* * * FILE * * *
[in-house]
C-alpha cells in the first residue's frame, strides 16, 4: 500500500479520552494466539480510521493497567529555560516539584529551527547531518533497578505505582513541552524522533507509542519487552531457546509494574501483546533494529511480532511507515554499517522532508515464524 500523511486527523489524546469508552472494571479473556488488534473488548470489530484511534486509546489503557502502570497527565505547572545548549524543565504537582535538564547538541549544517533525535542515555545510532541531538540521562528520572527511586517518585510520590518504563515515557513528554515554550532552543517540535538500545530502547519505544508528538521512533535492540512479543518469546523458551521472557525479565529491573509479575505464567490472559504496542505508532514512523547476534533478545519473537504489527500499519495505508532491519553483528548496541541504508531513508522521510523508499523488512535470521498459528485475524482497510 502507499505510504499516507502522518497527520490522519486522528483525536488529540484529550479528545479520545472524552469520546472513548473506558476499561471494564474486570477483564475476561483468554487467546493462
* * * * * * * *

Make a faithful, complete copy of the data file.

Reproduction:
[in-house]
C-alpha cells in the first residue's frame, strides 16, 4: 500500500479520552494466539480510521493497567529555560516539584529551527547531518533497578505505582513541552524522533507509542519487552531457546509494574501483546533494529511480532511507515554499517522532508515464524 500523511486527523489524546469508552472494571479473556488488534473488548470489530484511534486509546489503557502502570497527565505547572545548549524543565504537582535538564547538541549544517533525535542515555545510532541531538540521562528520572527511586517518585510520590518504563515515557513528554515554550532552543517540535538500545530502547519505544508528538521512533535492540512479543518469546523458551521472557525479565529491573509479575505464567490472559504496542505508532514512523547476534533478545519473537504489527500499519495505508532491519553483528548496541541504508531513508522521510523508499523488512535470521498459528485475524482497510 502507499505510504499516507502522518497527520490522519486522528483525536488529540484529550479528545479520545472524552469520546472513548473506558476499561471494564474486570477483564475476561483468554487467546493462